Nomad

It’s hard to know how much to say about the content of Nomad, a physical theatre piece by Gözde Atalay, because disorientation was such a strong part of my experience. I’m just not sure exactly how much of that disorientation was intentional.

We are simply feeling what Ayşe feels – dislocation, frustration, and disorientation

Nomad has three distinct parts that intertwine only to a certain degree. Undoubtedly the heart of the show is Ayşe, a woman immigrating to Europe. Her experience becomes all of our experience as she approaches the audience for help with things that seem outside our control. The audience participation that runs throughout the show is deeply uncomfortable, but we are simply feeling what Ayşe feels – dislocation, frustration, and disorientation to what is going on around us.

I understand the intention of breaking up that story with others, but unfortunately the two other parts of the performance are so tonally distinct that I struggle to put them together into one show. One, a police officer bordering on clownish, opens the show in such a way that sends my expectations in a very different direction than the majority of what follows. While audience interaction remains key, the laughter this character elicits seems at odds with the earnestness required by the rest of the show.

The third piece, a movement sequence centering around huge sheets of brown paper, is as compelling as dance, but again is difficult to relate back to Ayşe or the police officer, and takes us to a place of suspended disbelief and un-reality at odds with Ayşe’s groundedness.

Nomad, while affecting, leaves me reeling for reasons that seem both intentional and unintentional. I spend much of the performance – and much time after it – trying to make sense of what I am seeing and trying to understand what is happening. If that sounds like your idea of a good time, Nomad might be for you.

Visit Show Website

Reviews by Alex Bailey Dillon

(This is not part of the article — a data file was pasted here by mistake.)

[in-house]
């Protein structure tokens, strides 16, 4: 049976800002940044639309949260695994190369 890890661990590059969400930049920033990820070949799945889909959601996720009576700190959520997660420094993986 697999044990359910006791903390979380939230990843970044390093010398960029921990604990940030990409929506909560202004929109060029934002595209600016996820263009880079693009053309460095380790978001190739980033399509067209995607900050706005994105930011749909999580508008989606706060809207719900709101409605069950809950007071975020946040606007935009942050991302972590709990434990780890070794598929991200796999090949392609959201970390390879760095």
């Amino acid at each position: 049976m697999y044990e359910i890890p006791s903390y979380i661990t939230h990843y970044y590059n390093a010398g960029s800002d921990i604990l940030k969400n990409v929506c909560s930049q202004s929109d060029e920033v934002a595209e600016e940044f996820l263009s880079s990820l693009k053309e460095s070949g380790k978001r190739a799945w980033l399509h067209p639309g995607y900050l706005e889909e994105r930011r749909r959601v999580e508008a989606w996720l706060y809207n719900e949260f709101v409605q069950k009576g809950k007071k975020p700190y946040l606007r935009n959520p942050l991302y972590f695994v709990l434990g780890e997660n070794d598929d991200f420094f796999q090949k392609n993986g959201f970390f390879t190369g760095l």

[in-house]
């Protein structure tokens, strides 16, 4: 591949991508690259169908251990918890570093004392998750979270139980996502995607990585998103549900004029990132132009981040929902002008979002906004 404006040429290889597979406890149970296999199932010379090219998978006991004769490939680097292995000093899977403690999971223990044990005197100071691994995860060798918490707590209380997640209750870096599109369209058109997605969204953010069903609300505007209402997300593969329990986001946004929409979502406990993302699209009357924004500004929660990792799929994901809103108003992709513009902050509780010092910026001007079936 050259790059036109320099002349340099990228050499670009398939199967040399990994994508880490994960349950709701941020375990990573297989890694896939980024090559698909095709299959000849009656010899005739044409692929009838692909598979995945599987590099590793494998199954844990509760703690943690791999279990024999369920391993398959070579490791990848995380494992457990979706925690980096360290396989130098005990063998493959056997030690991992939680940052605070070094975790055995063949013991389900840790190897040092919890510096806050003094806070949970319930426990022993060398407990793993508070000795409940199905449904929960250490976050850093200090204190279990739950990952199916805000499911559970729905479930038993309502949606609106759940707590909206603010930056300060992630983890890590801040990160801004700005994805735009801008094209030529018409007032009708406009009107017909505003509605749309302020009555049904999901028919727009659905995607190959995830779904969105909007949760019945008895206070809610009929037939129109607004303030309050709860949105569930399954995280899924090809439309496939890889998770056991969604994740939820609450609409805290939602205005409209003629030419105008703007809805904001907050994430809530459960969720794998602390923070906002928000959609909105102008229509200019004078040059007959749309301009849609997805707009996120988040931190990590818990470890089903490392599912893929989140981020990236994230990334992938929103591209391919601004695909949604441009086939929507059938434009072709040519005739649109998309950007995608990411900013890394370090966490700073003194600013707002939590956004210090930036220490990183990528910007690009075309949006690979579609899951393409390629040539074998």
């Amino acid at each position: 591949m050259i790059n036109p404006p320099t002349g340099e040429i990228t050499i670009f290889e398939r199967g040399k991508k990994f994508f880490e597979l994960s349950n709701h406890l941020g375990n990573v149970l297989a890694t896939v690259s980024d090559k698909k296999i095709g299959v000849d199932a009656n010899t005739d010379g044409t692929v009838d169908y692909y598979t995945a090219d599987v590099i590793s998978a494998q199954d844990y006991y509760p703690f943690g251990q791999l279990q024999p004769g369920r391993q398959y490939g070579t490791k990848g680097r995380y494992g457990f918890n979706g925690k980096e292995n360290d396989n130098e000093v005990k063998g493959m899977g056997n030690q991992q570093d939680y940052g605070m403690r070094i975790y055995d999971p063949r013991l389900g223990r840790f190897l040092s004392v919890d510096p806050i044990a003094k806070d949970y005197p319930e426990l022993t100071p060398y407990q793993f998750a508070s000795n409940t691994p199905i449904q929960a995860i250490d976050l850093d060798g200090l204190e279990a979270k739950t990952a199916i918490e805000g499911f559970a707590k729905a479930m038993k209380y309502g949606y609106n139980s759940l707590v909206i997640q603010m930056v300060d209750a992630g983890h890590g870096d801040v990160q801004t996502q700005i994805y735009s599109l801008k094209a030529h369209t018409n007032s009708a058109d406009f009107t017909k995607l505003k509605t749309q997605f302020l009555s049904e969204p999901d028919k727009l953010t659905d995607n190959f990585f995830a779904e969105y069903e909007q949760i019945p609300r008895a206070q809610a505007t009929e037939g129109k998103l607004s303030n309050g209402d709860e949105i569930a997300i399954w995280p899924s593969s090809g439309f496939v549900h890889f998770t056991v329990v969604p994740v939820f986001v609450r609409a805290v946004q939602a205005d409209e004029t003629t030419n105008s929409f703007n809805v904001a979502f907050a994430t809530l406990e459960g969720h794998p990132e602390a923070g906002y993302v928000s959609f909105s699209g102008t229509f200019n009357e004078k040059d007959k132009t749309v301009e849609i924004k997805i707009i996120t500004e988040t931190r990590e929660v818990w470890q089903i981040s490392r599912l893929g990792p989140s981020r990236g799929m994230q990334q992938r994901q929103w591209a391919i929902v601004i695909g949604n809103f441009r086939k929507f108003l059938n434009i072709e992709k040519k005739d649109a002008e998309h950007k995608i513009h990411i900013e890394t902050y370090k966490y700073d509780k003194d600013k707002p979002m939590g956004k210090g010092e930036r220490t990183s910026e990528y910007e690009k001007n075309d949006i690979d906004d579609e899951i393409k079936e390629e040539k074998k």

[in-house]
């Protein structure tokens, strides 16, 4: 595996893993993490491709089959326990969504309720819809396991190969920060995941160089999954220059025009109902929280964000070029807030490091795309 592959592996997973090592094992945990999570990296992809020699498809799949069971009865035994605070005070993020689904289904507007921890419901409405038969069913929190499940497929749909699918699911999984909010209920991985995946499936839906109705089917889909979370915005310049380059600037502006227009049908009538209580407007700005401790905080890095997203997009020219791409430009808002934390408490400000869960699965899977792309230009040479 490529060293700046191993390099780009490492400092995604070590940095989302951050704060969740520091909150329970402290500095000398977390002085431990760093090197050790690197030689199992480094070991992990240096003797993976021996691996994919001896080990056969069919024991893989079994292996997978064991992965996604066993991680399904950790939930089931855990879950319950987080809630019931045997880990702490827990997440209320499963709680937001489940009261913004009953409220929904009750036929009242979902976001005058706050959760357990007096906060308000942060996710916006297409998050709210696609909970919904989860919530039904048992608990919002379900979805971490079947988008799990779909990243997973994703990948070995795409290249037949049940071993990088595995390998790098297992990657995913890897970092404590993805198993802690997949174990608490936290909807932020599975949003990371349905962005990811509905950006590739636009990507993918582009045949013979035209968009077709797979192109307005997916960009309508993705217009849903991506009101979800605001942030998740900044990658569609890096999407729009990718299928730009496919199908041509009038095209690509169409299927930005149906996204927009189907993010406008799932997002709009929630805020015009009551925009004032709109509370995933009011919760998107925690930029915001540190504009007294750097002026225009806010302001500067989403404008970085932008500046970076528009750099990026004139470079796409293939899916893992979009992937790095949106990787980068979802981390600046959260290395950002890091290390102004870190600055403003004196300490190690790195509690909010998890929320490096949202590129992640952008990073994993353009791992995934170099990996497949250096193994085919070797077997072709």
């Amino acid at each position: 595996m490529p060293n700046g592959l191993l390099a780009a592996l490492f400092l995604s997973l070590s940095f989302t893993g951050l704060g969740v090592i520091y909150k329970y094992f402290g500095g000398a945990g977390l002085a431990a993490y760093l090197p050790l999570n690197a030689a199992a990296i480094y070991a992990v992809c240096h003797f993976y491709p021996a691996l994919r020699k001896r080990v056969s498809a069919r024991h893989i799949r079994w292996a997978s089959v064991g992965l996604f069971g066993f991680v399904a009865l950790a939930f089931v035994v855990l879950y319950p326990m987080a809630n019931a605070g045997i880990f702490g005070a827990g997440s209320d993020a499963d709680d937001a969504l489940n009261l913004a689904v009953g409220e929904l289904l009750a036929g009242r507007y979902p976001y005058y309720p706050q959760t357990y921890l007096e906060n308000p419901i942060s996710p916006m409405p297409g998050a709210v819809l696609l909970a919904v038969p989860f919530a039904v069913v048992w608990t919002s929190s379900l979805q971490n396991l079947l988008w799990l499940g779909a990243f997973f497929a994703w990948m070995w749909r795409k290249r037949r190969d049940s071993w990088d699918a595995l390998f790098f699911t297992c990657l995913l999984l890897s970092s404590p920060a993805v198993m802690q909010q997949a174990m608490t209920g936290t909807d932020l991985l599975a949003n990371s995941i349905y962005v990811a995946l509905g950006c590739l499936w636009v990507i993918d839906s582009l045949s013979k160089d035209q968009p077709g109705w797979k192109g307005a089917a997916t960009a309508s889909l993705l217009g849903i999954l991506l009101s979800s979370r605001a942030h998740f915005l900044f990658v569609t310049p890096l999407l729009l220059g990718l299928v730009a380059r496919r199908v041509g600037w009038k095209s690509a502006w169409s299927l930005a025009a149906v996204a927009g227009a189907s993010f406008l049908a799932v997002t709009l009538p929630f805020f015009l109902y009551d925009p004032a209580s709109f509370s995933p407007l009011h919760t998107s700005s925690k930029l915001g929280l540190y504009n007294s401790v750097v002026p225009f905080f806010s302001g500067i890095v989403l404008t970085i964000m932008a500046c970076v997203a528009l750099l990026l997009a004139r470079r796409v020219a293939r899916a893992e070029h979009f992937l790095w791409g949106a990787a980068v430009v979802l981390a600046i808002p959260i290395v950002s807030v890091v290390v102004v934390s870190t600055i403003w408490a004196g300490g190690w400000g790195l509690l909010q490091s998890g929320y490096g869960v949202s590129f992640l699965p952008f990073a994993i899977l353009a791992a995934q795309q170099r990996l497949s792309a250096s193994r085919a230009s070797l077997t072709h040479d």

Assembly @ Dance Base

Habitat

★★★★★
Underbelly’s Circus Hub on the Meadows

Brave Space

★★★★★
Summerhall

Nomad

★★★
Underbelly’s Circus Hub on the Meadows

Aloft Presents Sanctuary

★★★★
House of Oz

Common Dissonance

★★★★
Gilded Balloon Teviot

A Shark Ate My Penis: A History of Boys Like Me

★★★★

Since you’re here…

… we have a small favour to ask. We don't want your money to support a hack's bar bill at Abattoir, but if you have a pound or two spare, we really encourage you to support a good cause. If this review has either helped you discover a gem or avoid a turkey, consider doing some good that will really make a difference.

You can donate to the charity of your choice, but if you're looking for inspiration, there are three charities we really like.

Mama Biashara
Kate Copstick’s charity, Mama Biashara, works with the poorest and most marginalised people in Kenya. They give grants to set up small, sustainable businesses that bring financial independence and security. That five quid you spend on a large glass of House White? They can save someone’s life with that. And the money for a pair of Air Jordans? Will take four women and their fifteen children away from a man who is raping them and into a new life with a moneymaking business for Mum and happiness for the kids.
Donate to Mama Biashara now

Theatre MAD
The Make A Difference Trust fights HIV & AIDS one stage at a time. Their UK and International grant-making strategy is based on five criteria that raise awareness, educate, and provide care and support for the most vulnerable in society. A host of fundraising events, including Bucket Collections, Late Night Cabarets, West End Eurovision, West End Bares and A West End Christmas continue to raise funds for projects both in the UK and Sub-Saharan Africa.
Donate to Theatre MAD now

Acting For Others
Acting for Others provides financial and emotional support to all theatre workers in times of need through the 14 member charities. During the COVID-19 crisis Acting for Others have raised over £1.7m to support theatre workers affected by the pandemic.
Donate to Acting For Others now

Performances

Location

The Blurb

Nomad is a funny and heartfelt physical theatre performance centred in the experiences of Ayse, a Turkish female immigrant in Europe. A biographical theatre piece based on Gözde Atalay’s own journey as an immigrant in Europe. This performance is inspired by migrants' lived experience of paperwork, clerks and survival in a foreign country (finding work, learning a language...). Whether work, marriage or refuge is the reason for migration, the period of waiting administrative limbo – which can last years – the bureaucratic encounters that become the shared experience of all migrants.

Most Popular See More

The Play That Goes Wrong

From £27.00

More Info

Find Tickets

Frozen the Musical

From £36.00

More Info

Find Tickets

Matilda the Musical

From £24.00

More Info

Find Tickets

The Phantom of the Opera

From £30.00

More Info

Find Tickets

Back to the Future - The Musical

From £24.00

More Info

Find Tickets

The Lion King

From £35.00

More Info

Find Tickets